The Slatest

U.N. Endorses Syria Peace Plan After Five Years of War, More Than 250,000 Deaths

Foreign Minister of Russia Sergey Lavrov and US Secretary of State John Kerry shake hands following a news conference after a United Nations Security Council meeting on Syria at the United Nations in New York on December 18, 2015.  

Photo by Andrew Renneisen/Getty Images

It certainly took a while but the U.N. Security Council finally came together to unanimously approve a resolution that endorses an international plan for a peace process to end the nearly five-year-old Syrian civil war. It marked a rare show of unity in the international community to tackle a conflict that has already killed more than a quarter of a million people.

The resolution means the Security Council supports a process that would launch talks between the Syrian government and the opposition to eventually establish a transitional government, write a new constitution, and hold elections. All of it within 18 months. The process is supposed to start in January but diplomats believe it could take longer to get things moving.

 “This council is sending a clear message to all concerned that the time is now to stop the killing in Syria and to lay the groundwork for a government that the long-suffering people of that battered land can support,” Secretary of State John Kerry said.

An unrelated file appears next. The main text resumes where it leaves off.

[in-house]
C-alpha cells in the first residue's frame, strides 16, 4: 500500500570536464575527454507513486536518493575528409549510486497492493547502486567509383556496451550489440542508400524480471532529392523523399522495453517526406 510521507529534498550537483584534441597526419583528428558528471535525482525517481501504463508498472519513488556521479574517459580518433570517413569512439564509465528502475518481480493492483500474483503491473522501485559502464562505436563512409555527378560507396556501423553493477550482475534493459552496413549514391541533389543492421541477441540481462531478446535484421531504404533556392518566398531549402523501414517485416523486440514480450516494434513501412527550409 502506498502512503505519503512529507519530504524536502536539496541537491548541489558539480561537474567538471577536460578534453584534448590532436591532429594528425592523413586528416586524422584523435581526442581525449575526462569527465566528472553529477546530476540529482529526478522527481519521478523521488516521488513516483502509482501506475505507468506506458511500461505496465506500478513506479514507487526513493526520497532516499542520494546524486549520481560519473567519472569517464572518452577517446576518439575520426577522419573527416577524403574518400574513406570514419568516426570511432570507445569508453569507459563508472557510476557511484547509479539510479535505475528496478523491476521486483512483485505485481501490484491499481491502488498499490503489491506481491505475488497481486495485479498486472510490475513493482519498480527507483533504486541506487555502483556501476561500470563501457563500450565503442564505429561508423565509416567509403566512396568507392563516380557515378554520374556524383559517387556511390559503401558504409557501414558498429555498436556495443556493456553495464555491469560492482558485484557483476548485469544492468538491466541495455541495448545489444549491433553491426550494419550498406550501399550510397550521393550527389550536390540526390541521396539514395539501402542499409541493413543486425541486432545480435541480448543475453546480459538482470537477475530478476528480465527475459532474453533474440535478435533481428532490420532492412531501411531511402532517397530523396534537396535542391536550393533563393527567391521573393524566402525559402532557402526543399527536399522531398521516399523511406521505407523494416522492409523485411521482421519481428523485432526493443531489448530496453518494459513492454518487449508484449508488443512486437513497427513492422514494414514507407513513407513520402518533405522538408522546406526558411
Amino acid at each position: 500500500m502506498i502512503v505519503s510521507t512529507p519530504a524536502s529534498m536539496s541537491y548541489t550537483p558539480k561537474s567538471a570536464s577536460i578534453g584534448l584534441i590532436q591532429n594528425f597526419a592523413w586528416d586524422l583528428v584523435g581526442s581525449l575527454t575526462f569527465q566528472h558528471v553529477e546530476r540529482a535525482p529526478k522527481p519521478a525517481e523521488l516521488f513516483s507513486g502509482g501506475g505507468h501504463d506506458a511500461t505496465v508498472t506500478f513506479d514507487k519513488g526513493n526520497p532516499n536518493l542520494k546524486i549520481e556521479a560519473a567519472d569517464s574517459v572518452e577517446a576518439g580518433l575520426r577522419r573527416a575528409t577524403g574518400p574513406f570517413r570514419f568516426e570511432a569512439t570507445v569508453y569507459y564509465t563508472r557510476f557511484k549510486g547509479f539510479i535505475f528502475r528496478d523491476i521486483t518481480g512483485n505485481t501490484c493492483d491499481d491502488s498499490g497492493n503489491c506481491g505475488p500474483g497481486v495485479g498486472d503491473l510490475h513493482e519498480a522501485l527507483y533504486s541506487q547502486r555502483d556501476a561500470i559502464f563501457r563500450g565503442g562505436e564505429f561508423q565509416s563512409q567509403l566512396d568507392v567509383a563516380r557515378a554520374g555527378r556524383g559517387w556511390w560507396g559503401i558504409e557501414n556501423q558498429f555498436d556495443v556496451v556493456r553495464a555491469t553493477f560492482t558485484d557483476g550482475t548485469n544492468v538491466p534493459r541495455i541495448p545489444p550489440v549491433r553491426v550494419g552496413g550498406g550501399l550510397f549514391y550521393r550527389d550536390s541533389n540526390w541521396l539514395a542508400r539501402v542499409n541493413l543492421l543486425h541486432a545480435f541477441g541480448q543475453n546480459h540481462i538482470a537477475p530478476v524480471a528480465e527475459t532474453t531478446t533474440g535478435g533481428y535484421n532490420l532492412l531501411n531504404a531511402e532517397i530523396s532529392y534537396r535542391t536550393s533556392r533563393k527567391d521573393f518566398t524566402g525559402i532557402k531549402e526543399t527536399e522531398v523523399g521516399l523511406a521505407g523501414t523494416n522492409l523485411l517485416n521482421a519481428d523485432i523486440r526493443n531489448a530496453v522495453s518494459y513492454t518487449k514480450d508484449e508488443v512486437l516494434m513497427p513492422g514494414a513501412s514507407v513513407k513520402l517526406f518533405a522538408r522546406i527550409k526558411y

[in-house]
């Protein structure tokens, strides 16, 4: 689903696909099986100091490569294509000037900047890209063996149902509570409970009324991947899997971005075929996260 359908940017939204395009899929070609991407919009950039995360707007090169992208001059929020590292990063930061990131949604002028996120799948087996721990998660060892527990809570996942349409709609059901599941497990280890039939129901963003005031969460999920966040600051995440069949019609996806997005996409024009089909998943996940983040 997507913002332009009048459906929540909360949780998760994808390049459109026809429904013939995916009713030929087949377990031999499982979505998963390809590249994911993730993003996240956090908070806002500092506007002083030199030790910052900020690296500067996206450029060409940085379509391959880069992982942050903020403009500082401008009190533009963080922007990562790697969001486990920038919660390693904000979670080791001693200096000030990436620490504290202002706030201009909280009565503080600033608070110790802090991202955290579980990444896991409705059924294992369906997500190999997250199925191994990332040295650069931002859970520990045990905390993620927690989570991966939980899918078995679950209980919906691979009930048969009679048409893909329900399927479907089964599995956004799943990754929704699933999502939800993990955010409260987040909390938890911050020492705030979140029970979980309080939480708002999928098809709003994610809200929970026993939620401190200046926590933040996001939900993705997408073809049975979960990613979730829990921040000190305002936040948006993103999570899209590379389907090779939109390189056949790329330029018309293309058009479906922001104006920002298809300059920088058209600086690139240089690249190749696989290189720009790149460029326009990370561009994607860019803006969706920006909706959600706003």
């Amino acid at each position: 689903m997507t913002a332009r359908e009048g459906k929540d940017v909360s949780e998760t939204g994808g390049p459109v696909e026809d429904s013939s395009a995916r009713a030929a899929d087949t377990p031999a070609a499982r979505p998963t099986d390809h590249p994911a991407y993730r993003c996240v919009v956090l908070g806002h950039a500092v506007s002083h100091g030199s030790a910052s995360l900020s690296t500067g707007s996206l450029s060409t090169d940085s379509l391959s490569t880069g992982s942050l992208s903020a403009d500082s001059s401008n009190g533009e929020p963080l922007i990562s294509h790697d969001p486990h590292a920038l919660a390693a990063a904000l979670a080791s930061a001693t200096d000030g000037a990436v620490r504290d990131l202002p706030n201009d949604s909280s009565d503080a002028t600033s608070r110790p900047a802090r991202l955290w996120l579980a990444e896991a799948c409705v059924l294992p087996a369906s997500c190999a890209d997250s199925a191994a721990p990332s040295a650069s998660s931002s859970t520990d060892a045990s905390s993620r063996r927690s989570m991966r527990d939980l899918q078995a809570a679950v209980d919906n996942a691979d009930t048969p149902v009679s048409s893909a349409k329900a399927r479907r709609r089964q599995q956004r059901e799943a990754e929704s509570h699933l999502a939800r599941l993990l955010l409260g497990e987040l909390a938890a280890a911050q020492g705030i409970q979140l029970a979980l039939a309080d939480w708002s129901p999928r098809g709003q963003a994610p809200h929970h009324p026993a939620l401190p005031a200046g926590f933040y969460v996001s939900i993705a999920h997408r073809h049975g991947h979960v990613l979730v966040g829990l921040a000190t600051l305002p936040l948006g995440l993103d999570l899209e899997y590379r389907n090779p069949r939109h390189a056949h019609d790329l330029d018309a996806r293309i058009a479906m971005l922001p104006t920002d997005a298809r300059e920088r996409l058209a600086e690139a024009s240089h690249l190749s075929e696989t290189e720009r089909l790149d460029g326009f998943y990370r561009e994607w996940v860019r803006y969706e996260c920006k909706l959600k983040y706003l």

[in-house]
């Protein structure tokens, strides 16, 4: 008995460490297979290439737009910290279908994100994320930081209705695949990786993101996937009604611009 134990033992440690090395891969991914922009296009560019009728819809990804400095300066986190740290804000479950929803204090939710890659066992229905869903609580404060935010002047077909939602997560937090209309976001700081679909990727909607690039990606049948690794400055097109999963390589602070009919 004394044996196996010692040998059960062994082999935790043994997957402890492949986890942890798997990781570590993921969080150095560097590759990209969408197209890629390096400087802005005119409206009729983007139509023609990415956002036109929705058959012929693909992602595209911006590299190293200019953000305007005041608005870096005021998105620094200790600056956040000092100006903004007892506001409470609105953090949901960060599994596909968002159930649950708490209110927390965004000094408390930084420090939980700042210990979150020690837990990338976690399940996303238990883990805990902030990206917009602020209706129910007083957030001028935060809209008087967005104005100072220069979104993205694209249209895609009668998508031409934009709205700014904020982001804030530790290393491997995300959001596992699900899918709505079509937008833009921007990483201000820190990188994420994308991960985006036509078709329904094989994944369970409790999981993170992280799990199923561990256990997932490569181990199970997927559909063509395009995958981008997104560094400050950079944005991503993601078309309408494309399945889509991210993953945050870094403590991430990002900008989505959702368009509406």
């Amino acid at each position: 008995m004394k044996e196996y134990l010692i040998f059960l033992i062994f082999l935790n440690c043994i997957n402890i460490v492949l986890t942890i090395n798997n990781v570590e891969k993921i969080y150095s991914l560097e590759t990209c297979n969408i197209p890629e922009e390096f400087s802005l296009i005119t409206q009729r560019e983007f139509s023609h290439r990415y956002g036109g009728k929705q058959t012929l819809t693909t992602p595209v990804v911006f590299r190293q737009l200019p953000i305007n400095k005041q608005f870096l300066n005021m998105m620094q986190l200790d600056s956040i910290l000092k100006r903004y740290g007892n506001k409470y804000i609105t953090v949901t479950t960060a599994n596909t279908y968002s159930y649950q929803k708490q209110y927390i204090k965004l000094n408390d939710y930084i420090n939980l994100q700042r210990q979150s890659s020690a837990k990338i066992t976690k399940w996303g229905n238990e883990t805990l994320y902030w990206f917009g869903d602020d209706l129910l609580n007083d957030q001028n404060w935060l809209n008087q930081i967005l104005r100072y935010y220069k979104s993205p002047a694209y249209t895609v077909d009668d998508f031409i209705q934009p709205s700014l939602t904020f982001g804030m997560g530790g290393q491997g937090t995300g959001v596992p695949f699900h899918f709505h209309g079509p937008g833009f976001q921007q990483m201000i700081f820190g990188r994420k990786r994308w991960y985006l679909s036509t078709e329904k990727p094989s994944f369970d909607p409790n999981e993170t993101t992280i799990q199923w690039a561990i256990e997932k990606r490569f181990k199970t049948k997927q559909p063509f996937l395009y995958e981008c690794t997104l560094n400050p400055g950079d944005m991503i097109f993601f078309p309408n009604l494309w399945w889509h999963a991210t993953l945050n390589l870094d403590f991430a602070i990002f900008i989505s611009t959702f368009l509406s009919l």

Obstacles clearly remain. For one, what will happen with Syrian President Bashar al-Assad isn’t even mentioned. Kerry did not hide that sharp differences remain about what the future of Syria would look like. “We are under no illusions about the obstacles that exist,” Kerry said. “There obviously remain sharp differences within the international community, especially about the future of President Assad.” Still, even though Assad had “lost the ability to unite the country,” continuously demanding he leave power was doing nothing but “prolonging the war,” Kerry added.

The approval of the resolution though illustrates how world powers increasingly believe that the number one priority in Syria must be to combat the Islamic State. That is also why Washington is putting what was once a priority—pushing Assad out of power—on the backburner. “With the Islamic State’s rise, there is little desire to create a vacuum in Damascus that the Islamic State or other extremist groups might fill,” notes the New York Times.

The BBC outlines the basic points of the resolution:

  • Calls for ceasefire and formal talks on a political transition to start in early January
  • Groups seen as “terrorist,” including Islamic State and al-Nusra Front, are excluded
  • “Offensive and defensive actions” against such groups—a reference to air strikes by US-led coalition and Russia—to continue
  • UN chief Ban Ki-moon to report by 18 January on how to monitor ceasefire
  • “Credible, inclusive and non-sectarian governance” to be established within six months
  • “Free and fair elections” under UN supervision to be held within 18 months
  • Political transition should be Syrian-led